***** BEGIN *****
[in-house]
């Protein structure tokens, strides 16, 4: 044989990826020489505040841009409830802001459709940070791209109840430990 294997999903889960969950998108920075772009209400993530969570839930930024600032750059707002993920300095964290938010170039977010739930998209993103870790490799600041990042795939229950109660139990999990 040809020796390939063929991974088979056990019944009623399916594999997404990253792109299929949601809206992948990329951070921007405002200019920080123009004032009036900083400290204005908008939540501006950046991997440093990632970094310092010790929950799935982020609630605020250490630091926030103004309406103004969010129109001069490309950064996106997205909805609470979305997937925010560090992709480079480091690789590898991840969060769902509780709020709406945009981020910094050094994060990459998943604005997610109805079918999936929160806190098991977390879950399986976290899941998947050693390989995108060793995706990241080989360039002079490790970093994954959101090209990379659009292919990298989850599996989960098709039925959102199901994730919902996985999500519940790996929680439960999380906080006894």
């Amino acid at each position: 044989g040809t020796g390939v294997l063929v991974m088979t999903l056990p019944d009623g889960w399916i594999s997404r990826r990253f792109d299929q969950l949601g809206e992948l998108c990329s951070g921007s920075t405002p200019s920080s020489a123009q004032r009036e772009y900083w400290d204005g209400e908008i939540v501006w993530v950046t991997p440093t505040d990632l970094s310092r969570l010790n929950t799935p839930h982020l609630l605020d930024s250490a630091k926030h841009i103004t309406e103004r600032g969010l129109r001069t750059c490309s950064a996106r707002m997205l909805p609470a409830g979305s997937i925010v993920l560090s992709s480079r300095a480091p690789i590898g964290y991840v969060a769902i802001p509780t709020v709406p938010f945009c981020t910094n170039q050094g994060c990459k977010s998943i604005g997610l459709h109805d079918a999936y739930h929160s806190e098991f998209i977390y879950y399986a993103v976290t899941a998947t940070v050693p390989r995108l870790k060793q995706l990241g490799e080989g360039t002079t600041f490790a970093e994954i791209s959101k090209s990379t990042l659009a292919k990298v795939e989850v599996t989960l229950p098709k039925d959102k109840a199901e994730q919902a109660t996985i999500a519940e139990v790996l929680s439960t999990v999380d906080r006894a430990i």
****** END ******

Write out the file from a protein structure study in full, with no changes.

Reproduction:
[in-house]
């Protein structure tokens, strides 16, 4: 044989990826020489505040841009409830802001459709940070791209109840430990 294997999903889960969950998108920075772009209400993530969570839930930024600032750059707002993920300095964290938010170039977010739930998209993103870790490799600041990042795939229950109660139990999990 040809020796390939063929991974088979056990019944009623399916594999997404990253792109299929949601809206992948990329951070921007405002200019920080123009004032009036900083400290204005908008939540501006950046991997440093990632970094310092010790929950799935982020609630605020250490630091926030103004309406103004969010129109001069490309950064996106997205909805609470979305997937925010560090992709480079480091690789590898991840969060769902509780709020709406945009981020910094050094994060990459998943604005997610109805079918999936929160806190098991977390879950399986976290899941998947050693390989995108060793995706990241080989360039002079490790970093994954959101090209990379659009292919990298989850599996989960098709039925959102199901994730919902996985999500519940790996929680439960999380906080006894």
């Amino acid at each position: 044989g040809t020796g390939v294997l063929v991974m088979t999903l056990p019944d009623g889960w399916i594999s997404r990826r990253f792109d299929q969950l949601g809206e992948l998108c990329s951070g921007s920075t405002p200019s920080s020489a123009q004032r009036e772009y900083w400290d204005g209400e908008i939540v501006w993530v950046t991997p440093t505040d990632l970094s310092r969570l010790n929950t799935p839930h982020l609630l605020d930024s250490a630091k926030h841009i103004t309406e103004r600032g969010l129109r001069t750059c490309s950064a996106r707002m997205l909805p609470a409830g979305s997937i925010v993920l560090s992709s480079r300095a480091p690789i590898g964290y991840v969060a769902i802001p509780t709020v709406p938010f945009c981020t910094n170039q050094g994060c990459k977010s998943i604005g997610l459709h109805d079918a999936y739930h929160s806190e098991f998209i977390y879950y399986a993103v976290t899941a998947t940070v050693p390989r995108l870790k060793q995706l990241g490799e080989g360039t002079t600041f490790a970093e994954i791209s959101k090209s990379t990042l659009a292919k990298v795939e989850v599996t989960l229950p098709k039925d959102k109840a199901e994730q919902a109660t996985i999500a519940e139990v790996l929680s439960t999990v999380d906080r006894a430990i």